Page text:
Material Matters: Denim Dissected
Denim is everywhere. Not only is it one of the most common fabrics on the streets today, it may also be one of the most mythologised. As with anything that’s been talked about for so long, some of the stories are true and some of them aren’t. The woven cotton has become a common material in the sneaker world, thanks to its ubiquity in the wider fashion sphere, so it’s about time we got the story straight – what’s so amazing about denim?
Nowadays, denim and jeans are synonymous. But denim was all the rage long before the first pair of Levis rolled out of a factory in San Francisco. The earliest denim trousers were made in Genoa, Italy – or as the locals called it, Genês. They used a type of serge, which featured a two up and two down weave structure that made it extra tough in comparison to a regular one-by-one weave. It was dyed blue using natural indigo, which is a pigment extracted from the leaves of certain plants. Having originated in the south of France's famous Nîmes textile region, this blue, two-by-two woven fabric became known as serge de Nîmes (serge from Nîmes). Before long, serge de Nîmes was cut short to ‘denim’ and the pants from Genês were simply ‘jeans.'
The next big step in the life of denim came in 1873 when a man named Jacob W. Davis, a tailor who had emigrated to the United States from what is now known as Latvia, was asked to reinforce some work pants. At the time, canvas and denim workwear needed to last. Lumberjacks and miners couldn’t afford to constantly replace their beat up gear, and although the fabric was tough, their garms tended to fall apart at the seams. Plenty of people were seeking ways around this problem, but Davis’ solution of reinforcing stress points with metal rivets was the best by far.
Demand for the riveted five-pocket pants grew so quickly that Davis was unable to keep up. In the end he approached Levi Strauss, from whom he’d been buying bolts of denim, to ask if he'd like to buy the patent for the riveted design. Strauss was so impressed that not only did he buy the patent and list Davis as the inventor, he also hired him to oversee the mass production of the first ever Levi's riveted jeans.
Denim jeans remained a workwear garment until massive cultural shifts after the Second World War brought them into the public consciousness. Jeans had become the downtime trouser servicemen wore when out of uniform, and when they returned home, they stuck with them. For the newly empowered female workforce, jeans became a mark of pride as many continued to work and support their families while their returned husbands struggled to find jobs. Whichever way people looked at it, the indigo pants had become a symbol of modern America. Their break away from tradition gave the trousers an air of rebellious cool, which was catching among the youth.
Denim jeans eventually became firmly routed in the wardrobe of the American youngster thanks to iconic rebels such as Steve McQueen and Dennis Hopper in the late 60s. Other countries soon followed their example – Japan, for instance, where kids were desperate to get their hands on the old, beaten up jeans of the occupation GIs. Interestingly, once the Japanese textile industry discovered that they could repurpose their locally built Toyoda shuttle looms to produce brand new denim, their original love of beaten up Levis prompted manufacturers to create the first pre-distressed denim as an attempt to mimic the authentic style.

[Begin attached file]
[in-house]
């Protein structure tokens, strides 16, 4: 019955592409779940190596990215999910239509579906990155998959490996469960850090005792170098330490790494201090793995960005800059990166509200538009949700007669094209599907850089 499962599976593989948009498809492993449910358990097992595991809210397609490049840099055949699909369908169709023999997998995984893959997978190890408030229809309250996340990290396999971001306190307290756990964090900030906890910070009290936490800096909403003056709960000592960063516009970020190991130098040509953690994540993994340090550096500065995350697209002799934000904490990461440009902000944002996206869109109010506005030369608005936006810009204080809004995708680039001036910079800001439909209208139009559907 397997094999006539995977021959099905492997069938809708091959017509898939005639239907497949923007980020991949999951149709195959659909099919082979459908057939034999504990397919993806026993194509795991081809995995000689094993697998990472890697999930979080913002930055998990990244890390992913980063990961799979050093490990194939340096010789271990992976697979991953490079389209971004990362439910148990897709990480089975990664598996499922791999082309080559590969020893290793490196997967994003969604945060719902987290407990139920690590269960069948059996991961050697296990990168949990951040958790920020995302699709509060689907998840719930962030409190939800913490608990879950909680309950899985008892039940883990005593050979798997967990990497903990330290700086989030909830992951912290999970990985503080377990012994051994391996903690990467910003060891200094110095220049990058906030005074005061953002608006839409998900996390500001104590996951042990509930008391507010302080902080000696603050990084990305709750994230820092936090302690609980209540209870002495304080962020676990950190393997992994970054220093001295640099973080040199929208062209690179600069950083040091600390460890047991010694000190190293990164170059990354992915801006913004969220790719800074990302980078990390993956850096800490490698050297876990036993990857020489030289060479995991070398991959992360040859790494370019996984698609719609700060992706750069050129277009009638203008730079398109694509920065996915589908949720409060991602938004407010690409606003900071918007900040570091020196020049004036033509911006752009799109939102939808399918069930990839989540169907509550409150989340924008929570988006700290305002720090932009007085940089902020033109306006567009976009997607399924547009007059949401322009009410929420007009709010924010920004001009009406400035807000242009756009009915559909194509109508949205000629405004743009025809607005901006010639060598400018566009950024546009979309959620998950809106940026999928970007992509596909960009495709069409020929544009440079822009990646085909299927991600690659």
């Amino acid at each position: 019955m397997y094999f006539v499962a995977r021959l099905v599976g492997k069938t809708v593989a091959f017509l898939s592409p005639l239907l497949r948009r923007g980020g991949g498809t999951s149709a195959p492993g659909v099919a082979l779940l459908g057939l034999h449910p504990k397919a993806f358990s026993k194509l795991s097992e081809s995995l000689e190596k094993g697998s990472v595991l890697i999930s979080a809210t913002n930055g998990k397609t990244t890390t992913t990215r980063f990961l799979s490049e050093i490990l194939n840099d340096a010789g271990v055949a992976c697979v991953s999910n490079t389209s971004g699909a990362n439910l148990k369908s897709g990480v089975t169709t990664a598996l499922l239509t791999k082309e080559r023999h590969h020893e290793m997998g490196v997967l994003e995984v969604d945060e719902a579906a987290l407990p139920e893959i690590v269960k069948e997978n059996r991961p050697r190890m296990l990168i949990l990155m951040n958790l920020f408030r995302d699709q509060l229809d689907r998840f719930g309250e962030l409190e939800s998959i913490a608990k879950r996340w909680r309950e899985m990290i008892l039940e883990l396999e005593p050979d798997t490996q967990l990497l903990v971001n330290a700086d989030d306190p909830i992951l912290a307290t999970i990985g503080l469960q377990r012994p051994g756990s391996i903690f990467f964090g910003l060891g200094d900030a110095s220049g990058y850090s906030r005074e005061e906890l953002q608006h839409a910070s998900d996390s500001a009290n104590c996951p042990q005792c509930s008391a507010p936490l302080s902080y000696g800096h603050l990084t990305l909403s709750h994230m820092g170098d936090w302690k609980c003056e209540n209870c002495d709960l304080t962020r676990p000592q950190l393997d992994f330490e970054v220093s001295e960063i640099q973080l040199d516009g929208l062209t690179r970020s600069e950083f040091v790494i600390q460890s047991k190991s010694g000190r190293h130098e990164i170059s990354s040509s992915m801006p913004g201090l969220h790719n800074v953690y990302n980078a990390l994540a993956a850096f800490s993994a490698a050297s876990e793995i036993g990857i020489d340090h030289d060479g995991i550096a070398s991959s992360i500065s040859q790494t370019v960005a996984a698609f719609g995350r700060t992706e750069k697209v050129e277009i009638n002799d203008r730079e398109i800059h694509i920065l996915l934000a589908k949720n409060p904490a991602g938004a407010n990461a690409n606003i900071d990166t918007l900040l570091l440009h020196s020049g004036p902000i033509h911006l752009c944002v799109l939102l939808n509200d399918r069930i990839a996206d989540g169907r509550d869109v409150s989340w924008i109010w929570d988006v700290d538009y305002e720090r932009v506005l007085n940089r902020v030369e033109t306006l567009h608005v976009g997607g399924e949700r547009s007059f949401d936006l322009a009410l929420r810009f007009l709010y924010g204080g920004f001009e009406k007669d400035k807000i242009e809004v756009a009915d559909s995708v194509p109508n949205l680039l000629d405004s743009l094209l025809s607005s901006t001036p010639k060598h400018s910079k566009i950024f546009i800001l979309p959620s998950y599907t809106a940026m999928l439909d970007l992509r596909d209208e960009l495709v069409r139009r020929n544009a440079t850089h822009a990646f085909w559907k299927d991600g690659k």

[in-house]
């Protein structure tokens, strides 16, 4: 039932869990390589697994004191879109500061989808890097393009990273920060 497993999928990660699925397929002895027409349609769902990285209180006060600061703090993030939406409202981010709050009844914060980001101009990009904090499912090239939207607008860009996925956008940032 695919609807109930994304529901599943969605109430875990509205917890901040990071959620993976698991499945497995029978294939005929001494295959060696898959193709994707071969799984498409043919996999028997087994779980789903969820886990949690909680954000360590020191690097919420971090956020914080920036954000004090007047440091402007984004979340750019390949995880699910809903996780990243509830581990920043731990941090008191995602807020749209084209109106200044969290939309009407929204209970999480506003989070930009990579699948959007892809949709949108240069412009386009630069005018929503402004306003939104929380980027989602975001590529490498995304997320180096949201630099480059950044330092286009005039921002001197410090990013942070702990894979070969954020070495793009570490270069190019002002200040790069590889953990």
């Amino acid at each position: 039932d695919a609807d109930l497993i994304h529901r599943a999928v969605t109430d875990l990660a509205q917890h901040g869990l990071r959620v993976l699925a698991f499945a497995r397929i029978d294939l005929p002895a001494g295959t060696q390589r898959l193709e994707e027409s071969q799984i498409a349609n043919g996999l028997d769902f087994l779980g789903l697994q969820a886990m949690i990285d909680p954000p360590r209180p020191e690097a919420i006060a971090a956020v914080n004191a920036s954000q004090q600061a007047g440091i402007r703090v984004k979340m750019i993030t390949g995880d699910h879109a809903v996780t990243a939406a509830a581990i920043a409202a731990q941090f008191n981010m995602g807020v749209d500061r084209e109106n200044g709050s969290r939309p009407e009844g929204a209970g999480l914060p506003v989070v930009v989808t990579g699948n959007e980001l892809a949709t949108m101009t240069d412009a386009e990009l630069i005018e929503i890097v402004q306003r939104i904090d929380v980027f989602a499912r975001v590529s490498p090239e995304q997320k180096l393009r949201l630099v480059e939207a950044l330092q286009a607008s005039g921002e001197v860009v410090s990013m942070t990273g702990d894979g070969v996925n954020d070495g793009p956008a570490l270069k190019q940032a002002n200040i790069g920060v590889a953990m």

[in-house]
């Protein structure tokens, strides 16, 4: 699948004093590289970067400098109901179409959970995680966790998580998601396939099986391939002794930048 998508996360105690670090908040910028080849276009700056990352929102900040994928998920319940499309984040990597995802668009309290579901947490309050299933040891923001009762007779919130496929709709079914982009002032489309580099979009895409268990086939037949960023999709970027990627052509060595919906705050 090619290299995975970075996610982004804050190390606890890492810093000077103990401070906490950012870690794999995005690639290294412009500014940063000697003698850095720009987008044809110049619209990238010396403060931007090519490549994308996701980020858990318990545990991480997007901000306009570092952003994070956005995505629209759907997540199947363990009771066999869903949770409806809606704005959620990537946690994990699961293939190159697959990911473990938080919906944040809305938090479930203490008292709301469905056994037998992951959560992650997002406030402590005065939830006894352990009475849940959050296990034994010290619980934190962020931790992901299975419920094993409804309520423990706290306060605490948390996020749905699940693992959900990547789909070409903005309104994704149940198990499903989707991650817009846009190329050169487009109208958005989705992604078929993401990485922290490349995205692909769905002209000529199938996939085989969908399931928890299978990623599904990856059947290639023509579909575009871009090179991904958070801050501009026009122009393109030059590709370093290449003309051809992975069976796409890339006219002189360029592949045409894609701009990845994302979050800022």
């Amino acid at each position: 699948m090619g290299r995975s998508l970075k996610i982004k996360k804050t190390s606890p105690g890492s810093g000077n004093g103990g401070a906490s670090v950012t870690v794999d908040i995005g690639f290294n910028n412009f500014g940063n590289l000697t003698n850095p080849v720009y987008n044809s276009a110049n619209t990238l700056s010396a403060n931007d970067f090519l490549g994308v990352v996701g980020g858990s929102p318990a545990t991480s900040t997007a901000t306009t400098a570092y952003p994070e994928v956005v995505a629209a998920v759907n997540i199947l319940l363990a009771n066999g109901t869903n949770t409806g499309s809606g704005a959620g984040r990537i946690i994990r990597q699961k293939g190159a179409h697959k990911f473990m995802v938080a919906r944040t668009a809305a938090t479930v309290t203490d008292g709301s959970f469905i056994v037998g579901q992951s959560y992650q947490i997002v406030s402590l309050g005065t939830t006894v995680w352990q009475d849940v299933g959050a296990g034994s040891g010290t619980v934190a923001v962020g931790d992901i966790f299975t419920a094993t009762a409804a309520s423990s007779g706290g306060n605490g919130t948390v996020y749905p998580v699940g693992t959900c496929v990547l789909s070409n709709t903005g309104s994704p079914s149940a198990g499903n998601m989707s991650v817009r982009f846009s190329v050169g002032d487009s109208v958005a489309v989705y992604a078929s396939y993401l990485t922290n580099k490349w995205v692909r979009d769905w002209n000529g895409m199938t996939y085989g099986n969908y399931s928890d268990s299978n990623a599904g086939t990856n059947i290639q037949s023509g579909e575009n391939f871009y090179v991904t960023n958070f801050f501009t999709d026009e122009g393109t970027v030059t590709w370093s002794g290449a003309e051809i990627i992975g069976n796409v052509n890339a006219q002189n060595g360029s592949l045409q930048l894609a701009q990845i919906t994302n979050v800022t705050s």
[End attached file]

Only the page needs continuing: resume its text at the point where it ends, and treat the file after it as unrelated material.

The most common type of denim you’ll find today is woven using a three-by-one pattern. All woven fabrics are made using two different yarns, the one that goes up and down and the one that goes side to side; otherwise known as the warp and the weft. A three-by-one weave is characterised by the fact that each string of yarn will run over the top of three perpendicular yarns before ducking under one, then back over three, under one, etc. Because the standard method for indigo dyeing denim is to colour only the warp yarns, the side that shows more of the warp appears blue, while the side showing more of the undyed weft yarns stays white.
There are a huge number of factors that can contribute to the strength of a piece of denim, such as the length of cotton fibres used, the direction in which the yarns have been twisted, weight of yarn and tightness of weave. Nevertheless, even the wimpiest of denim fabrics will prove to be tougher than the equivalent of a lesser weave. Knitted loops will unravel, regular one-by-one twills will get runs, but denim holds up to all kinds of abrasion and wear. So naturally, it’s a good thing to consider if you want to build some shoes.
However, the age of denim sneakers didn’t really kick off until brands began producing more for the lifestyle consumer, as opposed to athletic. Despite all of its hardwearing advantages, the unforgiving fabric doesn’t have the same directional stretch properties that have seen canvas and nylon adopted into early sports styles. But being the quintessential lifestyle fabric, it didn’t take long to catch on.
Releases such as the Reese Forbes SB Dunk Low, Ronnie Fieg x ASICS GEL-Lyte III and the Capsule x New Balance 580 have stuck in our minds as some of the finer examples of denim sneakers, while the Levis x Air Jordan 4 has been hot property lately. So if you have a soft spot for denim sneakers, you’re not alone. We have no doubt that the material will be a favourite among sneaker designers for decades to come. Besides, if you’re going to rock the Canadian tux, you’d best make sure you’ve got matching shoes.
Material Matters is our weekly tech section where we peek behind the mesh curtain and examine the building blocks of the industry. Recently, we’ve looked at How Nylon Changed the (Sneaker) World, The Archival Inspiration Behind DBZ x adidas and Nike React vs. adidas BOOST.